Like Carm, for instance, who walks away today with last week's give of three Little Golden Christmas titles. Congrats little lady and please e-mail me your mailing info to webe(at)gvtc(dot)com.

Have a great one!

Friday, December 12, 2008

Public Service Announcement

Why am I a few days (weeks?) late hearing about this....? Regardless, I am stealing copy from Cool Mom Picks to pass on the good word...


We interrupt the tidings of comfort and joy to bring you some heartbreaking news.

Of course we're all for strengthening the safety standards of mass-produced toys made in China, and banning toxins like phthalates and lead. But this year, the CPSC passed the ill-conceived Consumer Products Safety Improvement Act which goes into effect in two months and will absolutely decimate the small toy manufacturers, independent artisans, and crafters who have already earned the public trust. The very same ones that we often feature here and in our Safer Toy Guide.

They will all go out of business. Period.

Moms who sew beautiful handmade waldorf dolls out of home, artists who have spent decades hand-carving trucks and cars out of natural woods, that guy at the craft show who sold you the cute handmade puzzle--even larger US companies who employ local workers and have not once had any sort of safety issue will no longer be able to sell their toys. Not without investing tens of thousands of dollars into third-party testing and labeling, just to prove that toys that never had a single chemical in them still don't have a single chemical in them.

In other words, handmade toys will now be illegal.

So many of our past reviewees are pleading for your help. Here's what you can do:

- Find your congress person and senators and write a letter like the sample here, particularly if they serve on the consumer protection subcommittee.

- Send a letter directly to the CPSC.

- Join the Handmade Toy Alliance and check out their proposed changes to the act which make a whole lot of sense.

- Spread the word to everyone you know who cares about helping the little guy, particular in today's economy.

Thanks mamas. We know we can help make a difference and preserve this important cottage industry, keep good honest people in business, and protect the playthings we all love best of all. -Liz and Kristen and the whole CMP staff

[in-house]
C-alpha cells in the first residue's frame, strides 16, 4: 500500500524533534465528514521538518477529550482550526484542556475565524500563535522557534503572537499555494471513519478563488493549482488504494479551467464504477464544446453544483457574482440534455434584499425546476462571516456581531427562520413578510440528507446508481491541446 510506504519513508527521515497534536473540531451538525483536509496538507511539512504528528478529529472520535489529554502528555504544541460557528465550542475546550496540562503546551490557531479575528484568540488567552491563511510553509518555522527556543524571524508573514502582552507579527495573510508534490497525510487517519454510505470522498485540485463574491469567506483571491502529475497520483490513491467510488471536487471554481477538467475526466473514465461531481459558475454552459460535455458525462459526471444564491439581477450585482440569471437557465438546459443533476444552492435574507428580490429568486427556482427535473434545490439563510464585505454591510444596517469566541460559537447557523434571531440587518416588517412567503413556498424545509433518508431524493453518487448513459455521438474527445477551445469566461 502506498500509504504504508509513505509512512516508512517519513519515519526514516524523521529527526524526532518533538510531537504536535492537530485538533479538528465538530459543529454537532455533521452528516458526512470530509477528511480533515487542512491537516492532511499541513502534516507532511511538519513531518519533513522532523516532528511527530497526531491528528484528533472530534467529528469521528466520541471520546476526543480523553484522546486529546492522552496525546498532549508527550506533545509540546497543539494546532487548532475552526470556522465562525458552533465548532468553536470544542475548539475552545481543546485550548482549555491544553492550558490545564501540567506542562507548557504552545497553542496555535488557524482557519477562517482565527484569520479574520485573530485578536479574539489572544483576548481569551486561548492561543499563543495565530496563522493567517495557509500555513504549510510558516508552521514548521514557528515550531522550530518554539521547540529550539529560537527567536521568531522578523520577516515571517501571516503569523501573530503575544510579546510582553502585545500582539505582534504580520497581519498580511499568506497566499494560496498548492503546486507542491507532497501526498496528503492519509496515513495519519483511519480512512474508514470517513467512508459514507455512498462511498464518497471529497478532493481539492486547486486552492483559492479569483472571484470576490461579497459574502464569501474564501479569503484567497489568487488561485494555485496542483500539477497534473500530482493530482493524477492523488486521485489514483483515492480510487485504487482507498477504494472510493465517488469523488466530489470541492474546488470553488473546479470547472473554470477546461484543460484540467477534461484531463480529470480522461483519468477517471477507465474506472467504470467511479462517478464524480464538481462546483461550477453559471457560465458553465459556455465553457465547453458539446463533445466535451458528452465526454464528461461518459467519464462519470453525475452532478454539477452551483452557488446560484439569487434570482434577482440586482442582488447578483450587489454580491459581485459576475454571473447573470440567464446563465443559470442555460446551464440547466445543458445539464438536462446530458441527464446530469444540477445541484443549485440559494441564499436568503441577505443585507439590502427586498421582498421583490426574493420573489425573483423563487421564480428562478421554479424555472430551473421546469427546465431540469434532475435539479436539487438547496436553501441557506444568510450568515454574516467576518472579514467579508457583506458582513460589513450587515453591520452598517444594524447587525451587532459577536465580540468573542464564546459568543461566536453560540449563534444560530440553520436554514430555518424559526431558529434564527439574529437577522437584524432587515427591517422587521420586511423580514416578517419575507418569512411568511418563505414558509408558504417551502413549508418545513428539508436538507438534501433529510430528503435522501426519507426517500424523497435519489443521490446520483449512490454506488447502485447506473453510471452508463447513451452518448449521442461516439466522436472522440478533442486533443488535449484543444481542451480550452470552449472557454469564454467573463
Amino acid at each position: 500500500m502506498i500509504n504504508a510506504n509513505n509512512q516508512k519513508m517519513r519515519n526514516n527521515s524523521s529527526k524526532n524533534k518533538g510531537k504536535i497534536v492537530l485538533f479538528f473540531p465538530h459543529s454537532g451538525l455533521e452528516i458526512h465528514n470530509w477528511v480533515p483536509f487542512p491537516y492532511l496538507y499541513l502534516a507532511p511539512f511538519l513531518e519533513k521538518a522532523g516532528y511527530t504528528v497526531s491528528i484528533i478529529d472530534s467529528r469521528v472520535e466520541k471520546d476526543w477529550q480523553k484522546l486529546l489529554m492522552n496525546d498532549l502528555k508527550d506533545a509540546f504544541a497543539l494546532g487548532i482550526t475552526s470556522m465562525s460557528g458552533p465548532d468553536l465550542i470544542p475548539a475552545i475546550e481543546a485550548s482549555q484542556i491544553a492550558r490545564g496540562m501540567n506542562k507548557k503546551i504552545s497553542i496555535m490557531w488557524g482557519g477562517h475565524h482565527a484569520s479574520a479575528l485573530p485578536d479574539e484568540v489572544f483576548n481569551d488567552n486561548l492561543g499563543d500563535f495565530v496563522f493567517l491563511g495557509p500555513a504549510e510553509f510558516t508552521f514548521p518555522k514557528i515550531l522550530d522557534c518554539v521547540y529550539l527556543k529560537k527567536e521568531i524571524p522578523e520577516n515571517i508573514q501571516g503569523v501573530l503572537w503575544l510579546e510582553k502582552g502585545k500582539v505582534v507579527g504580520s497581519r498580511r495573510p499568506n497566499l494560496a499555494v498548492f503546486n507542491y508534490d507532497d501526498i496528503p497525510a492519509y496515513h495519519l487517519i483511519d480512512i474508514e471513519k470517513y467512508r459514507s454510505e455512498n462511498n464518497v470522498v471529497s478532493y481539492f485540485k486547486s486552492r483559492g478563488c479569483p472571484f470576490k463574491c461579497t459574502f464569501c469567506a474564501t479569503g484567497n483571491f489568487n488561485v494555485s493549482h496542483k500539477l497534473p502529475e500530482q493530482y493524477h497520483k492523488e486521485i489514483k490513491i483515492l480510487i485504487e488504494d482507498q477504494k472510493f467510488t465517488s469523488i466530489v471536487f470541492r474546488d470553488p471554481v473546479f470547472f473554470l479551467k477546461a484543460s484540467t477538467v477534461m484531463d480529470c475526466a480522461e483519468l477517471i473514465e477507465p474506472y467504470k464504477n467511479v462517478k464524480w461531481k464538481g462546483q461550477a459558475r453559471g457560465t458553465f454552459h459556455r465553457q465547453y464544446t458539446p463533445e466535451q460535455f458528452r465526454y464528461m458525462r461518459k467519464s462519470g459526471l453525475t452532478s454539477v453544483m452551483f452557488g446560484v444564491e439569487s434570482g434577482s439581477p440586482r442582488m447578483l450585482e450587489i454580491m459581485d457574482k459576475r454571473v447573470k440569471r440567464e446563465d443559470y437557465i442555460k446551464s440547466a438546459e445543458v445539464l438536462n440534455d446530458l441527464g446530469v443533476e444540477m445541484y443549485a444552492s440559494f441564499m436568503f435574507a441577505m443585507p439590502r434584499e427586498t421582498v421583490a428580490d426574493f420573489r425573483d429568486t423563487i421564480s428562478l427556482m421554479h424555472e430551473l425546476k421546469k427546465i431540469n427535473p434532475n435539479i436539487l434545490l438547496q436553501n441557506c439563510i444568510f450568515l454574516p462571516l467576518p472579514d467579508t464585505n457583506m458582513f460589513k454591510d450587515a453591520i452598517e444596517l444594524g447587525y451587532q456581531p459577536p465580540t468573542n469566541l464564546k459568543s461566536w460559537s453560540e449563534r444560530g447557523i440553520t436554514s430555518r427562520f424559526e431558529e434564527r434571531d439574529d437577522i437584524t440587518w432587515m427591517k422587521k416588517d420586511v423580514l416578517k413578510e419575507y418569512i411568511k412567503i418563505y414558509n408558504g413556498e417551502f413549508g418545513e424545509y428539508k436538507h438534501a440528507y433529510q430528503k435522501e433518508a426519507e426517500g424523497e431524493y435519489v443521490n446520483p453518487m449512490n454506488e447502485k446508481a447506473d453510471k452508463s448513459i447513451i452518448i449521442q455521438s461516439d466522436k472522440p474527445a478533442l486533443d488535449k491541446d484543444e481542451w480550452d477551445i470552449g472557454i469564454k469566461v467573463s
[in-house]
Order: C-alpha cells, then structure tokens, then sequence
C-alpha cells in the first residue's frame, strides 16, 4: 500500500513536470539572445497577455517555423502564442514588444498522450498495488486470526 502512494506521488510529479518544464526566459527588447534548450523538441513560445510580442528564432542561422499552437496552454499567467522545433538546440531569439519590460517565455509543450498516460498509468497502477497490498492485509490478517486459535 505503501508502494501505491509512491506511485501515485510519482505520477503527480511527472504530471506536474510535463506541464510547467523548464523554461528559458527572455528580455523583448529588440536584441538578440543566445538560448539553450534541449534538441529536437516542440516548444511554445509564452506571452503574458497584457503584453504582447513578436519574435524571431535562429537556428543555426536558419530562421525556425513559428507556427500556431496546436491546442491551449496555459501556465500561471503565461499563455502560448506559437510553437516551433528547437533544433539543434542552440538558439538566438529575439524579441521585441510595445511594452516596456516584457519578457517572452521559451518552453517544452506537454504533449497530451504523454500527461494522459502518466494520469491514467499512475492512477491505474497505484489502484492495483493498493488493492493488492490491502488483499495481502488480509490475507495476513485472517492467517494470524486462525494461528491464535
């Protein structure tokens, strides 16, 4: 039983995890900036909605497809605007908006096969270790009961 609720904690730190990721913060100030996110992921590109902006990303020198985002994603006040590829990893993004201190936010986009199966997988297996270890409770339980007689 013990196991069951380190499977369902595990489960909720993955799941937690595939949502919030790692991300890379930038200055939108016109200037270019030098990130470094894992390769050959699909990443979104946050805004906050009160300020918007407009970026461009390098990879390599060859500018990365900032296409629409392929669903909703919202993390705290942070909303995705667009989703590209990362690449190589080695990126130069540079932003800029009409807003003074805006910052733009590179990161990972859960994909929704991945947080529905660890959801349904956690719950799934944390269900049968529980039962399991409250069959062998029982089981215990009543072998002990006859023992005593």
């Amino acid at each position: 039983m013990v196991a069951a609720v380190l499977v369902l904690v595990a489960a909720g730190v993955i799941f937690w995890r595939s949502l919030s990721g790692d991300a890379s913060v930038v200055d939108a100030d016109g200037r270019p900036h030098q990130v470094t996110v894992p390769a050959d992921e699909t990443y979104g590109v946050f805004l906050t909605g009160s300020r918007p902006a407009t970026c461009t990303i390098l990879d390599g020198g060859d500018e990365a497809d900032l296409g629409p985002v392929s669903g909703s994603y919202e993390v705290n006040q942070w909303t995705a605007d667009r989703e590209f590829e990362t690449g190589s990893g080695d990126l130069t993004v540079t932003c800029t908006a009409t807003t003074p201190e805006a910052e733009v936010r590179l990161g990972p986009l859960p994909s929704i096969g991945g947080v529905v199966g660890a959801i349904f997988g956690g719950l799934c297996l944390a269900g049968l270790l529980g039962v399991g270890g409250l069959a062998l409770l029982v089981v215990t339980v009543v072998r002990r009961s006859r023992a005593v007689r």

Edited to add: It would seem this act impacts not just toys, but all children's products (thanks, Diana) including clothing, hair accessories, shoes - pretty much everything we feature here. Please please, if you do one thing today, shoot off an email or two, will you?

Scribbler: Geez, what a downer. Etsy would go out of business and thousands of children would be forced to parade around in duds from the Philippines, playing with toys made exclusively in China. Sounds like Utopia to me. Gag.

Little Red Riding Hood

Little Red Riding Hood
Elizabeth Orton Jones~ Golden Press, 1948

Ah yes, that most famous tale of mistaken identity and edible grandmothers. The forest is a dark and mysterious place kiddos, and strangers are better left unspoken to, if you catch my drift. Orton Jones' drawings are almost huggable in their Hummel lushness, making you wish you were a wee tot wandering into those gorgeous woods. Not even an evil wolf could keep me from scooting down that path, people. Toadstools, moss and shadows, oh my!

My son is terrified of wolves for a medley of reasons, but thankfully for some reason this one doesn't spook him too bad... odds are he doesn't mind because he gets to imagine the woodsman hacking him open at the end to retrieve Red and her granny. What boy wouldn't wanna see that story out to the end?

A passing woodsman stepped into the house to see how Little Red Riding Hood's grandmother was feeling. And when he saw the wolf, he said, "Ah ha! I've found you at last, you wicked old rascal!" He lifted his ax, and with one blow, killed him. Then he cut the wolf open and out stepped Little Red Riding Hood and her grandmother.

Awesome! Not for the faint of heart, it's one that's sure get their imaginations revving.

Also by:
Prayer for a Child
Small Rain